items comprise 80% of the inventory value.


Performance attribution analysis

The decomposition of a money manager's performance results to explain
the reasons why those results were achieved. This analysis seeks to answer the following questions: (1) What
were the major sources of added value? (2) Was short-term factor timing statistically significant? (3) Was
market timing statistically significant? And (4), Was security selection statistically significant?


Portfolio variance

Weighted sum of the covariance and variances of the assets in a portfolio.


Pro forma capital structure analysis

A method of analyzing the impact of alternative capital structure
choices on a firm's credit statistics and reported financial results, especially to determine whether the firm will
be able to use projected tax shield benefits fully.


Production yield variance

The difference between the actual and budgeted proportions
of product resulting from a production process, multiplied by the standard unit cost.


Ratio analysis

A method of analysing financial reports to interpret trends and make comparisons by using ratios – two numbers, with one generally expressed as a percentage of the other.


Ratio analysis

A method of relating numbers from the various financial statements to one another in order to get meaningful information for comparison.


Ratio Analysis

The process of using financial ratios, calculated from key accounts
found in a company's financial statements, to make judgements
concerning the finances and operations of the firm


Regression analysis

A statistical technique that can be used to estimate relationships between variables.


Regression analysis

Statistical analysis techniques that quantify the
relationship between two or more variables. The intent is quantitative
prediction or forecasting, particularly using a small population to forecast the
behavior of a large population.


Regression toward the mean

The tendency for subsequent observations of a random variable to be closer to its mean.


Scenario analysis

The use of horizon analysis to project bond total returns under different reinvestment rates
and future market yields.


scenario analysis

Project analysis given a particular combination of assumptions.


Selling price variance

The difference between the actual and budgeted selling price for
a product, multiplied by the actual number of units sold.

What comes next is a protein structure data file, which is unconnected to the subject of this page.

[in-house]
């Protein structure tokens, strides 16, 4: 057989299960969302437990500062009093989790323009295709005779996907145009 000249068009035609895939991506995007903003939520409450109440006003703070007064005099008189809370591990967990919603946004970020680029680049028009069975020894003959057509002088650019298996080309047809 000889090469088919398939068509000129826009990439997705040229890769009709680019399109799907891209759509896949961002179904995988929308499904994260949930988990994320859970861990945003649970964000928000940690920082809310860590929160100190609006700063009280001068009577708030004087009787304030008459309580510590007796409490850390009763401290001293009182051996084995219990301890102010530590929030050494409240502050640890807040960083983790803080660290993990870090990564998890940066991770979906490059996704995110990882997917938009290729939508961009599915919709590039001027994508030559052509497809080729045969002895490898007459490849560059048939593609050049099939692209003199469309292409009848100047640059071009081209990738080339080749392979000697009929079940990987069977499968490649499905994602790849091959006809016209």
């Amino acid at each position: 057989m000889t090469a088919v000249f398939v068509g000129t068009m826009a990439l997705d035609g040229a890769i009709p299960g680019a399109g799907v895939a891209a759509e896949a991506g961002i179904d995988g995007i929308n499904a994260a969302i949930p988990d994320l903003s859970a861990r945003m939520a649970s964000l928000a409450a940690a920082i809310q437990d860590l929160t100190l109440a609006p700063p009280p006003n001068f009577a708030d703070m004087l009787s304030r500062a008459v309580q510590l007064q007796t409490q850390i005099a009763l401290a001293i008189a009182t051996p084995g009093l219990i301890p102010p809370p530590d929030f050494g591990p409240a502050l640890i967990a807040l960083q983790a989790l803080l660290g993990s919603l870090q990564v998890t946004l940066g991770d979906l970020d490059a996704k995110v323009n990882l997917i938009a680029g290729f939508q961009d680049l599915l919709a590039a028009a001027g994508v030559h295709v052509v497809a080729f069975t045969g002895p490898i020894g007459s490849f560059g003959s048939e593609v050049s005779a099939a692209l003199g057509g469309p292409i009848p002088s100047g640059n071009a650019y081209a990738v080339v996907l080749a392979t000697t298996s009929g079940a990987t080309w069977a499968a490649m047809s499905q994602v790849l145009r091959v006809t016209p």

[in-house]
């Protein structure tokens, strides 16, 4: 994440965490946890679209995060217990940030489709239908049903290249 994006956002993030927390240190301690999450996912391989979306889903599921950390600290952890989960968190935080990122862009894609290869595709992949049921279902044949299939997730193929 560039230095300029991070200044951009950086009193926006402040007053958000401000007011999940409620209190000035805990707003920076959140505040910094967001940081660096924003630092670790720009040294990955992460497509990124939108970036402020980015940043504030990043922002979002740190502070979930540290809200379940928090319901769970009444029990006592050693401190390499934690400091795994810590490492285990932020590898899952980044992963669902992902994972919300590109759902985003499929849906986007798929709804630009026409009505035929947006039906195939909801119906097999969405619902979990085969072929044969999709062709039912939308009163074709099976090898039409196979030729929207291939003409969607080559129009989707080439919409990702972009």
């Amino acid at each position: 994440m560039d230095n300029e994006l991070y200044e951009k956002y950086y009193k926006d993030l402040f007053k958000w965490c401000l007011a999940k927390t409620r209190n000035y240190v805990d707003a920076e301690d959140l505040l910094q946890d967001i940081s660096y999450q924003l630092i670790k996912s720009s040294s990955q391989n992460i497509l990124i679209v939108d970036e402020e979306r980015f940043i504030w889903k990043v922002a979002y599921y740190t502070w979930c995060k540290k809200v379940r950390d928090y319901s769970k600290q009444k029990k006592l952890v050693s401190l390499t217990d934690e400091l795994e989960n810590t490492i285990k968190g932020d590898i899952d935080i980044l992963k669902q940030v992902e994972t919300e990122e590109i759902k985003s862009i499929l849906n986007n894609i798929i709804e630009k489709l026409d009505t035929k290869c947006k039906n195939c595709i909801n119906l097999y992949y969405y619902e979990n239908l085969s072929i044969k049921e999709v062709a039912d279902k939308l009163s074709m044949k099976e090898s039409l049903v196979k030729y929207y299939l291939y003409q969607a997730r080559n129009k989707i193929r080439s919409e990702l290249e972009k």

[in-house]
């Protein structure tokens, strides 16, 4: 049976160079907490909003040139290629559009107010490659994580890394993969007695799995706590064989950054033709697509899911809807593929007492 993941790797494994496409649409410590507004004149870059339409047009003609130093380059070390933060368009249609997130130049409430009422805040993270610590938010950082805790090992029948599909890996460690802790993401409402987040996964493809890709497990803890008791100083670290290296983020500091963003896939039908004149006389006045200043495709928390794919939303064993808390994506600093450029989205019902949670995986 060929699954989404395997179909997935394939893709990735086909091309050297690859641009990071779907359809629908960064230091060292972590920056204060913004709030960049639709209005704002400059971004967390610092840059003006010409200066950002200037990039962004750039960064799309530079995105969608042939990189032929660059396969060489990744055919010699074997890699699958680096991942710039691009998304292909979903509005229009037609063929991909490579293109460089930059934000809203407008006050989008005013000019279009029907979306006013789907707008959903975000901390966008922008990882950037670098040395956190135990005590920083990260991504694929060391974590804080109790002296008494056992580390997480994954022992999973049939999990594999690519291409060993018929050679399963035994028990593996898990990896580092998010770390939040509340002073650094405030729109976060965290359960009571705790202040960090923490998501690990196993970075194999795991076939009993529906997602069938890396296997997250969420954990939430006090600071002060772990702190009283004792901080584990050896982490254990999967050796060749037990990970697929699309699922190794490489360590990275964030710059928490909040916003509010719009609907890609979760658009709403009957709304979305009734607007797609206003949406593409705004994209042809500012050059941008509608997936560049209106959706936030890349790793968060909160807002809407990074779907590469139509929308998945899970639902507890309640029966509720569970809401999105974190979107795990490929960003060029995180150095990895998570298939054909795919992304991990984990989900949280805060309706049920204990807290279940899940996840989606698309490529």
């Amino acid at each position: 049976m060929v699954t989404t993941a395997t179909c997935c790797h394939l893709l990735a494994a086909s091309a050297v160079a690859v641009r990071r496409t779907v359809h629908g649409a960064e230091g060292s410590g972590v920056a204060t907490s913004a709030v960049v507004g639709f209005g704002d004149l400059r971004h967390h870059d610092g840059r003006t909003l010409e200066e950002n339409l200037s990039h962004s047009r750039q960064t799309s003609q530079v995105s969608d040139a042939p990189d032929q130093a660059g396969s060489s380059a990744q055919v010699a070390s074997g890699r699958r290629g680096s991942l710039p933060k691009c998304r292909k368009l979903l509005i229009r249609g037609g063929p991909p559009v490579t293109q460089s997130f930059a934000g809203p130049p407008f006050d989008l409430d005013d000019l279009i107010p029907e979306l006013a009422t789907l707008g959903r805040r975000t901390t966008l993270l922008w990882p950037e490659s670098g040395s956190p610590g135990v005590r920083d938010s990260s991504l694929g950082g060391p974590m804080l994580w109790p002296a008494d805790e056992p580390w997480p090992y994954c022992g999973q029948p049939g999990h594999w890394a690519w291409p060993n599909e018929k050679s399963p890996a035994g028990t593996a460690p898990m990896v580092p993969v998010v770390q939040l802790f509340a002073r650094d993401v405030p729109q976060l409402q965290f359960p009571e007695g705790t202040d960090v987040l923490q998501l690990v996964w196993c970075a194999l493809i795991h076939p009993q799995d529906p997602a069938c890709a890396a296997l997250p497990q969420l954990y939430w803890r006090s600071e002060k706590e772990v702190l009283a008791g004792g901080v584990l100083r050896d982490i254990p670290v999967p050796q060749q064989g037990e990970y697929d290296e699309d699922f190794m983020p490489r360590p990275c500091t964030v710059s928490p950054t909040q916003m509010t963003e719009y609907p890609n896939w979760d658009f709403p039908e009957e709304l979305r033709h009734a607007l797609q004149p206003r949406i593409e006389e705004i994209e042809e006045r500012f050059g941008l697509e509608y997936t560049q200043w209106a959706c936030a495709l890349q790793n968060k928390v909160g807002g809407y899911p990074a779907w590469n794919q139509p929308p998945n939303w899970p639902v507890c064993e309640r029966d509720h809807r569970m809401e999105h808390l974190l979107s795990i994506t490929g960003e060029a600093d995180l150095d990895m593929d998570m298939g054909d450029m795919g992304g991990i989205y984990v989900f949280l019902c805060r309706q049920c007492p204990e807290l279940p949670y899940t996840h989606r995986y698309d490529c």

Sensitivity analysis

analysis of the effect on a project's profitability due to changes in sales, cost, and so on.


Sensitivity analysis

An approach to understanding how changes in one variable of cost–volume–profit analysis are affected by changes in the other variables.


sensitivity analysis

a process of determining the amount of change that must occur in a variable before a different decision would be made


sensitivity analysis

analysis of the effects of changes in sales, costs, and so on, on project profitability.


Serial covariance

The covariance between a variable and the lagged value of the variable; the same as
autocovariance.


simulation analysis

Estimation of the probabilities of different possible outcomes, e.g., from an investment project.


Technical analysis

Security analysis that seeks to detect and interpret patterns in past security prices.


total overhead variance

the difference between total actual overhead and total applied overhead; it is the amount of underapplied or overapplied overhead


total variance

the difference between total actual cost incurred
and total standard cost for the output produced during
the period


variable overhead efficiency variance

the difference between budgeted variable overhead based on actual input activity and variable overhead applied to production


variable overhead spending variance

the difference between total actual variable overhead and the budgeted amount of variable overhead based on actual input activity


Variance

A measure of dispersion of a set of data points around their mean value. The mathematical
expectation of the squared deviations from the mean. The square root of the variance is the standard deviation.


Variance

The weighted average of the squared deviations from the
expected value


variance

a difference between an actual and a standard or
budgeted cost; it is favorable if actual is less than standard
and is unfavorable if actual is greater than standard


Variance

The dispersion of a variable. The square of the standard deviation.


variance

Average value of squared deviations from mean. A measure of volatility.


Variance analysis

A method of budgetary control that compares actual performance against plan, investigates the causes of the variance and takes corrective action to ensure that targets are achieved.


variance analysis

the process of categorizing the nature (favorable or unfavorable) of the differences between standard and actual costs and determining the reasons for those differences


Variance minimization approach to tracking

An approach to bond indexing that uses historical data to
estimate the variance of the tracking error.


Variance rule

Specifies the permitted minimum or maximum quantity of securities that can be delivered to
satisfy a TBA trade. For Ginnie Mae, Fannie Mae, and Feddie Mac pass-through securities, the accepted
variance is plus or minus 2.499999 percent per million of the par value of the TBA quantity.


Vertical analysis

The process of dividing each expense item in the income statement of a given year by net
sales to identify expense items that rise faster or slower than a change in sales.


VERTICAL ANALYSIS

A financial analysis technique that relates key amounts on the income statement and balance sheet to a 100 percent or base figure for the present and previous year.
It shows the percentage change from last year to this year, making it easier to spot problems that require analysis.


volume variance

a fixed overhead variance that represents
the difference between budgeted fixed overhead and fixed
overhead applied to production of the period; is also referred
to as the noncontrollable variance